LG Optimus L7 review: L-egant droid
LG goes ICS at last
The Optimus L7 comes with the latest Android version - 4.0 ICS right out of the box, so the LG relatively poor update record shouldn't be a huge problem to its potential owners. The L7 is giving us a taste of what's to come from future flagships like the Optimus 4X HD and the Optimus LTE2. The L7 is the first time we've been able to look real close at how the Koreans have treated the Ice Cream Sandwich interface with their usual highly customized style.
If you are familiar with Android Ice Cream Sandwich, things will look and feel the same as what you're used to. The typical ICS improvements, such as the taskbar toggles are all here, but LG have thrown in some neat enhancements as well.
Before we continue with our thorough software review, check out our quick demo video of the user interface.
The Android 4.0 interface on the L7 is littered with some extra little touches that really make using the UI an enjoyable experience, particularly if you've seen ICS on other devices - small tweaks that pop up here and there will surprise you with their usefulness. We'll be sure to point them out to you as we go along.
LG have implemented a cool swipe lockscreen, which lets you see what's "underneath" as you unlock the phone. You can also place up to four shortcuts that will unlock the phone straight into an app.
The four shortcuts along the bottom are standard issue Android, and are always visible on any of the homescreen panes. From left to right they are Phone, Contacts, Messaging and Apps. With the exception of the app drawer shortcut, you can rearrange, delete or replace any of these with shortcuts of your choosing, even folders. Simply tap and hold on the icon you want to change/move.
A pinch gesture on the home screen will display all of your homescreen panes. Perhaps the most noticeable change here is the limitation to five homescreens, whereas with Gingerbread you could have up to eight. You can also set the default homescreen from here.
LG have let users further customize the homescreen experience. There's a dedicated setting for looped homescreen scrolling and the so-called screen effect changes the transition between homescreen panes.
Looped (LG call it circular) scrolling is a nice option to have but there's a notable lag at both ends - sliding back from the first homescreen to the last and the other way around.
Adding stuff to the homescreen has been updated in this version of Android. A tap and hold on a blank area of a homescreen allows you to add various customizations to your phone. The tabs along the bottom let you select the appropriate app, widget or wallpaper, which you can add to the homescreen of your choice. Gridlines will appear when you hold and drag an app or widget, allowing you to easily place it on the homescreen. Ice Cream Sandwich also allows you to resize most widgets, if you want them to take up more or less space.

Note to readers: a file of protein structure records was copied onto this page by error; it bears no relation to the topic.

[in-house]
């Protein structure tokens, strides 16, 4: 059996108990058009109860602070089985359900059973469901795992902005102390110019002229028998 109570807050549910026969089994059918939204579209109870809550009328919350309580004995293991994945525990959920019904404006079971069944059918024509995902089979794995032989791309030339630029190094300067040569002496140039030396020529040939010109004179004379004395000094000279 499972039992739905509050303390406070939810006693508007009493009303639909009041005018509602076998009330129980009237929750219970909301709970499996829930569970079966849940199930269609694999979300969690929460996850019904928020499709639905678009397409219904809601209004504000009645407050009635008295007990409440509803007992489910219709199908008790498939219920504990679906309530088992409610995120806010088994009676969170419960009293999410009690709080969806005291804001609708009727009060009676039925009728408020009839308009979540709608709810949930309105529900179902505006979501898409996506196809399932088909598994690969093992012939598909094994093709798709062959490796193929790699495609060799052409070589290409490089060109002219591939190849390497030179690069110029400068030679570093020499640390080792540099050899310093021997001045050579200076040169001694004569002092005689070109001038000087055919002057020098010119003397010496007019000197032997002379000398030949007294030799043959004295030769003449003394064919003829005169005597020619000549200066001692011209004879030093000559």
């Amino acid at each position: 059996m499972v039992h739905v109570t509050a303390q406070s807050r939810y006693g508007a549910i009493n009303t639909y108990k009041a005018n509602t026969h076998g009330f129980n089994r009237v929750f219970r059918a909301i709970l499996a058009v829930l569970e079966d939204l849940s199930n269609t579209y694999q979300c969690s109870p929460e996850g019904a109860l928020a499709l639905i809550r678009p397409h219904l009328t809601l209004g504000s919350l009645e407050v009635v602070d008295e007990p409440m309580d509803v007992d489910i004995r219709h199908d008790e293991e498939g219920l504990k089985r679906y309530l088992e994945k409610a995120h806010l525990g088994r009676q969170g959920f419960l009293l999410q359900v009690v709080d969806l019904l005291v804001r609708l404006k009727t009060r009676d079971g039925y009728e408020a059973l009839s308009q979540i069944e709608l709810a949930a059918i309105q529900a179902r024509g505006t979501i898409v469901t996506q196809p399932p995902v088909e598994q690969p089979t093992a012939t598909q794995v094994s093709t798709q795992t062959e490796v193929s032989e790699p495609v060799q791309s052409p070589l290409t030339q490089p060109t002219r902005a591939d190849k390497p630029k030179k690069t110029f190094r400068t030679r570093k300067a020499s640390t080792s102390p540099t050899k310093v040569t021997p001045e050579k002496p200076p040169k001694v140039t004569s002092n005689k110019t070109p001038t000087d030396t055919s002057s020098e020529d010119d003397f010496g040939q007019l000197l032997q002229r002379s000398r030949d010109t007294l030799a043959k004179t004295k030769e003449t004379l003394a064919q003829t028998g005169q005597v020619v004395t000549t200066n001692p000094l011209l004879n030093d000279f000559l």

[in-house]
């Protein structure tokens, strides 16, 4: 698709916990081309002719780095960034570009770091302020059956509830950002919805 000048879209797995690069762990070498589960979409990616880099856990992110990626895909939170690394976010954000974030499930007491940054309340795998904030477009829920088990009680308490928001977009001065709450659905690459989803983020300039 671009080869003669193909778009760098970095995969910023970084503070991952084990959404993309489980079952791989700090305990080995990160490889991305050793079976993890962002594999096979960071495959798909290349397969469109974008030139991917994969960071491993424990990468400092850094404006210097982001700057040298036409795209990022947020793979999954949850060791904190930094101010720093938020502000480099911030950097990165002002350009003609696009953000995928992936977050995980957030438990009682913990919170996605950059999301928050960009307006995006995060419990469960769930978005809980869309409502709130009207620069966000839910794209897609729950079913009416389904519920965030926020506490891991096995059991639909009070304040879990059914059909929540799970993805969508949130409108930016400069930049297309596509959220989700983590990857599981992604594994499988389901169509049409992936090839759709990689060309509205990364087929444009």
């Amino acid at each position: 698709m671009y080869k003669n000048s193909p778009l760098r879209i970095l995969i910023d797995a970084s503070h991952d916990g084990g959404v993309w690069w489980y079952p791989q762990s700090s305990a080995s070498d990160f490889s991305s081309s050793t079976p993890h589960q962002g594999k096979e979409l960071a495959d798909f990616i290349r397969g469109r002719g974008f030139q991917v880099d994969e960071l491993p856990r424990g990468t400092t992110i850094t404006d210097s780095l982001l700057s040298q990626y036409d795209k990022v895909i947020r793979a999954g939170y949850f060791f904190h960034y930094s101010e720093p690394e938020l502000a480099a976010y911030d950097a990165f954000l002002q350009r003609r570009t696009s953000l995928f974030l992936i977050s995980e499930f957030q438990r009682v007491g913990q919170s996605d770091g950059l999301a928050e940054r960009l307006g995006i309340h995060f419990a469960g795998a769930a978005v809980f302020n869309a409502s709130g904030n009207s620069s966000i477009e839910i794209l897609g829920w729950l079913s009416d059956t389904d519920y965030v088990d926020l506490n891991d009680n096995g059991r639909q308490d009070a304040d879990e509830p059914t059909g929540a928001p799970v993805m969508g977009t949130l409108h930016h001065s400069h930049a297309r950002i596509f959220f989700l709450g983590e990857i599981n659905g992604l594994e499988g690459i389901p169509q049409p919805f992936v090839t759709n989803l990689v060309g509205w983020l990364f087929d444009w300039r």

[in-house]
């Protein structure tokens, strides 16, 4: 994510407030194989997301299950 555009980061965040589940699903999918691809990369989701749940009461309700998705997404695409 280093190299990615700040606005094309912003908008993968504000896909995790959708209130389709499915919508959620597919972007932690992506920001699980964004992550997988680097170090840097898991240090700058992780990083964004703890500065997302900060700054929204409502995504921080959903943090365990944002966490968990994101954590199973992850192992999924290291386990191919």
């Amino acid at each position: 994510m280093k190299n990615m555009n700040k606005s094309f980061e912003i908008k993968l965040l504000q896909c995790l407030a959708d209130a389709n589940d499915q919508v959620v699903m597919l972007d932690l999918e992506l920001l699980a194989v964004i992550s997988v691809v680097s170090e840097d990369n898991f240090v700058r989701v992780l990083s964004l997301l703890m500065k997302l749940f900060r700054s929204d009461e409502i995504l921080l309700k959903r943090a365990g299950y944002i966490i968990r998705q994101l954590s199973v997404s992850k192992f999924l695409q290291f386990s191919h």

You can see your available apps, downloaded apps and widgets from your app drawer as well. There is also an icon on the top right which allows you to easily remove downloaded applications. The contextual menu, accessed from the bottom right capacitive key, gives you the option of fitting more applications on one screen.
The notification area contains one of LG's ICS customizations in the ability to rearrange the toggle buttons shown here and you can also add and remove toggles from the edit menu.
As usual, if you're playing something on the music player, quick controls will show up here. You can also drag notifications to the left or right to dismiss them.
There is a handy feature available throughout all lists with alphabetic scrolling available - pinch to collapse. With this feature, a single pinch gesture allows you to collapse the whole phonebook, music player, etc. into alphabetic bars - you are then able to tap on each bar to reveal its contents or expand them all with the opposite pinch gesture.
The task manager on board is of the new ICS variant, which shows you all of the currently running apps, and lets you stop them by swiping them to the left or right. It is accessed by holding down on the hardware home button.
If you prefer the traditional Gingerbread task manager, that is also available as an optional download in the Application Manager in the app drawer. Keep in mind, however, that this version will only be accessible from the app's icon, while a long press of the home button will still open the ICS task manager.
That about covers the new Android 4.0 UI. The 1 GHz processor runs everything reasonably well, albeit with the occasional hiccup. There's a good amount of slick transitions and effects that LG have added to the vanilla ICS build which make for a more updated look and feel, so if eye candy is your thing, then the UI will definitely impress. We'll go more in depth with the Gallery, connectivity options and settings in the sections to come. Up next we check out exactly how well the Optimus L7 does in our synthetic benchmark tests.